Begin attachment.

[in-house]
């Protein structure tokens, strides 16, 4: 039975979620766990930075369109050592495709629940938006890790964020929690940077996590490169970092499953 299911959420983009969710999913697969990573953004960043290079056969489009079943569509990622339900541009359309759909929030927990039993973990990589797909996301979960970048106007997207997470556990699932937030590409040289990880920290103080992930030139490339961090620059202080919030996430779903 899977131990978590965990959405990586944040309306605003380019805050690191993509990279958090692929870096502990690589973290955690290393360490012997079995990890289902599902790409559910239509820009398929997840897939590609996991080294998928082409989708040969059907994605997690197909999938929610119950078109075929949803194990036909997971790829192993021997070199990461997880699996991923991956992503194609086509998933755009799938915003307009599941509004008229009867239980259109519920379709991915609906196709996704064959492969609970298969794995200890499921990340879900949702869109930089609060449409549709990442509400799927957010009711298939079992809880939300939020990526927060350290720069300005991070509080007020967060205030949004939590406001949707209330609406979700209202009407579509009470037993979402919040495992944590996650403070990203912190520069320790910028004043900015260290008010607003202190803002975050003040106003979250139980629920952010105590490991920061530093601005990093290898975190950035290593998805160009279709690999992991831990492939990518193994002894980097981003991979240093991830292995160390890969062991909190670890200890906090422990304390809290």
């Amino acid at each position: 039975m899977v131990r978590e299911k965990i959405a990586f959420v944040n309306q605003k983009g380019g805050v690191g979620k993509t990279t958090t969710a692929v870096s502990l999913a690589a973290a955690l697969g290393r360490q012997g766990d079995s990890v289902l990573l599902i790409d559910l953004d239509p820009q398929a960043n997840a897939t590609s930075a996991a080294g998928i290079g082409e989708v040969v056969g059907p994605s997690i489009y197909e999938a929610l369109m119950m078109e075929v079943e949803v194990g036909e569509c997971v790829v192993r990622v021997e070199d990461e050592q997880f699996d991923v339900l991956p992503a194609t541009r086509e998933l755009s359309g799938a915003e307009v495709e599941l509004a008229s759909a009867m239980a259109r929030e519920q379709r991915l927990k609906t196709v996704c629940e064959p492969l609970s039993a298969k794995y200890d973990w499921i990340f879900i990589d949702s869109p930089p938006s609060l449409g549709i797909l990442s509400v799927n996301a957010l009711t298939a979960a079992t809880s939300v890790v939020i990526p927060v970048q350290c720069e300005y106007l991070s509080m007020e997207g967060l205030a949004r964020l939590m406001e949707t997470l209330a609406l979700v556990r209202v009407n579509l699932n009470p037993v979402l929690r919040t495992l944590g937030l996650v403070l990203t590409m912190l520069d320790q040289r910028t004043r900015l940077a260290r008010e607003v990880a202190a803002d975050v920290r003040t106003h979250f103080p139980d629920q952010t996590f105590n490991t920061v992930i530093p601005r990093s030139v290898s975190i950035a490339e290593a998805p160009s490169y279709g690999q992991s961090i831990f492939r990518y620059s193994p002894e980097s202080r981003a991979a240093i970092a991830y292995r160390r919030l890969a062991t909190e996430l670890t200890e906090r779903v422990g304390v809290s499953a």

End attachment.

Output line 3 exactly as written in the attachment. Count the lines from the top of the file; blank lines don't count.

């Amino acid at each position: 039975m899977v131990r978590e299911k965990i959405a990586f959420v944040n309306q605003k983009g380019g805050v690191g979620k993509t990279t958090t969710a692929v870096s502990l999913a690589a973290a955690l697969g290393r360490q012997g766990d079995s990890v289902l990573l599902i790409d559910l953004d239509p820009q398929a960043n997840a897939t590609s930075a996991a080294g998928i290079g082409e989708v040969v056969g059907p994605s997690i489009y197909e999938a929610l369109m119950m078109e075929v079943e949803v194990g036909e569509c997971v790829v192993r990622v021997e070199d990461e050592q997880f699996d991923v339900l991956p992503a194609t541009r086509e998933l755009s359309g799938a915003e307009v495709e599941l509004a008229s759909a009867m239980a259109r929030e519920q379709r991915l927990k609906t196709v996704c629940e064959p492969l609970s039993a298969k794995y200890d973990w499921i990340f879900i990589d949702s869109p930089p938006s609060l449409g549709i797909l990442s509400v799927n996301a957010l009711t298939a979960a079992t809880s939300v890790v939020i990526p927060v970048q350290c720069e300005y106007l991070s509080m007020e997207g967060l205030a949004r964020l939590m406001e949707t997470l209330a609406l979700v556990r209202v009407n579509l699932n009470p037993v979402l929690r919040t495992l944590g937030l996650v403070l990203t590409m912190l520069d320790q040289r910028t004043r900015l940077a260290r008010e607003v990880a202190a803002d975050v920290r003040t106003h979250f103080p139980d629920q952010t996590f105590n490991t920061v992930i530093p601005r990093s030139v290898s975190i950035a490339e290593a998805p160009s490169y279709g690999q992991s961090i831990f492939r990518y620059s193994p002894e980097s202080r981003a991979a240093i970092a991830y292995r160390r919030l890969a062991t909190e996430l670890t200890e906090r779903v422990g304390v809290s499953a």